Well, I am sooooo curious about the film. I think all of those suffering consumers could do with getting some answers and nothing like a little naming and shaming along with a healthy dose of transparency to get a dinosaur moving.

I've asked Hannah for some info so will post if I get a reply...

I recently had a QA on Linkedin with a guy who asked:

Community-based websites: the effectiveness of engagement and Interaction? There is still a real opportunity for them to be a leader using a community-based solution. How long will these community-based solutions continue to be effective?

Since about 2005 I've been getting a steadily increasing demand for sites that build, support or promote community. I was surprised by the above question as it was beginning to feel like pretty much every brand out their had gotten on the bus with varying degrees of commitment and success.

So I thought I'd drop my answer in hear for safekeeping:

If you rephrase your question slightly:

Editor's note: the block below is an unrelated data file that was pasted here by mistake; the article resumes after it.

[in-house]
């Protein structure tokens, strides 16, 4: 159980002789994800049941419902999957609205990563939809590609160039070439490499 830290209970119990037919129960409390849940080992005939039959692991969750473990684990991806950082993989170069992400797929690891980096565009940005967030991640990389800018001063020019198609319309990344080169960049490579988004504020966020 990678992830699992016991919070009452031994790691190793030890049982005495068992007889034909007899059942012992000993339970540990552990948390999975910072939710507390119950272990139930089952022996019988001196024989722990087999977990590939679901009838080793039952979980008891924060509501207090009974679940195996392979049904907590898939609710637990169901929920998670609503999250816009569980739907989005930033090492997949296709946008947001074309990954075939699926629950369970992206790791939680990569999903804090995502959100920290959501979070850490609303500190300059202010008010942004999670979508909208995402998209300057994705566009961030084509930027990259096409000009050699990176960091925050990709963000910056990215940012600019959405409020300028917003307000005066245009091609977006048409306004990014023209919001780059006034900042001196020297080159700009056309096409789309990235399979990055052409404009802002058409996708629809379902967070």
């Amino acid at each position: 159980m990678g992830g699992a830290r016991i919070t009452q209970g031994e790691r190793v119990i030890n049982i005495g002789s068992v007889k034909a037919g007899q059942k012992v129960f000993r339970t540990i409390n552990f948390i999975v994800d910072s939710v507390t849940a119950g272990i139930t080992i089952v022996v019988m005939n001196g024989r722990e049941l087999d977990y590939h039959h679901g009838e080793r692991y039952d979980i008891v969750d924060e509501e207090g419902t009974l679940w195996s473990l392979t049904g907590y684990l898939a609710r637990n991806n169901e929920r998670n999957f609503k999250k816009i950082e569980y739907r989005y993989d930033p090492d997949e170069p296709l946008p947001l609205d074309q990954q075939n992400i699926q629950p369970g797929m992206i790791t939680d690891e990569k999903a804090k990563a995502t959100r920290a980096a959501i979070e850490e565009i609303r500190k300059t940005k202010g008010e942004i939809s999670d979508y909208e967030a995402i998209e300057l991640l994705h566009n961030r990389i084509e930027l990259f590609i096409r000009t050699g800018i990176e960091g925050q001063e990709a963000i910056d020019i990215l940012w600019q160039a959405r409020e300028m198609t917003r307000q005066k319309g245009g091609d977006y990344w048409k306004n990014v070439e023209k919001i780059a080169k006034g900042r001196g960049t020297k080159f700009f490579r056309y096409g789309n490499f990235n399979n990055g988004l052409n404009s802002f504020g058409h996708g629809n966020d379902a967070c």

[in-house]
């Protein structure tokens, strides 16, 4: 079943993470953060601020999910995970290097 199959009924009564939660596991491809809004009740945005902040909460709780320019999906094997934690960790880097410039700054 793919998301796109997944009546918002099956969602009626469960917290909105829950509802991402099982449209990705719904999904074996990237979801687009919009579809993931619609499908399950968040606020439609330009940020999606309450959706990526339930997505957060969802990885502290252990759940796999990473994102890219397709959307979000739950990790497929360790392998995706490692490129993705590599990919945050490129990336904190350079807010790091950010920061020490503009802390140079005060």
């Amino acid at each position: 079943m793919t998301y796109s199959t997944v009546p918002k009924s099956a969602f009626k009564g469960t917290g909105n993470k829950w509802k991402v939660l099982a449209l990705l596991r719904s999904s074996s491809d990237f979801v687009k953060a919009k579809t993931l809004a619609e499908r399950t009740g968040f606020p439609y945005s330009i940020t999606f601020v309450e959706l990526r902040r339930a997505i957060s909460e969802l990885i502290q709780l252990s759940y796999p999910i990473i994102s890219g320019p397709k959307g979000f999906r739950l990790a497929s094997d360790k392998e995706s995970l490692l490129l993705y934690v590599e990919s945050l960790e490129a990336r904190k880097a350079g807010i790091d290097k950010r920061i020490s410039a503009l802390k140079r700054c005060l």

"What can my client do with interactive technologies to increase value co-creation and engagement?"

If the creation of social capital and the building of a value co-creation network become core business objectives then the worth of community-based efforts becomes self-evident.

A community can rally around an issue (changing legislation, agreeing safety standards for toys) or a task (designing the Lego Mindstorm, pushing GM towards sustainability) and collectively generate solutions. The alternative is a network of business development types driving around the country in cars. I gotta say, I like the website option better.

Please take note of Stephen's point about commitment. A thriving community does require investment in capital, in time, in risk management. Make sure you factor these issues into your planing.

> B to B is typically not a great area for community

I just wanted to add a comment about Tom's point above.

I have recently implemented "group pages" that allow insurance advisers to ask each other questions in a private, branded area. The service is hosted by the underwriting insurance company.

Here's what the value-map looks like:

1 - Each advisor builds her knowledge and feels more competent as a result of participating (similar to what we are doing here)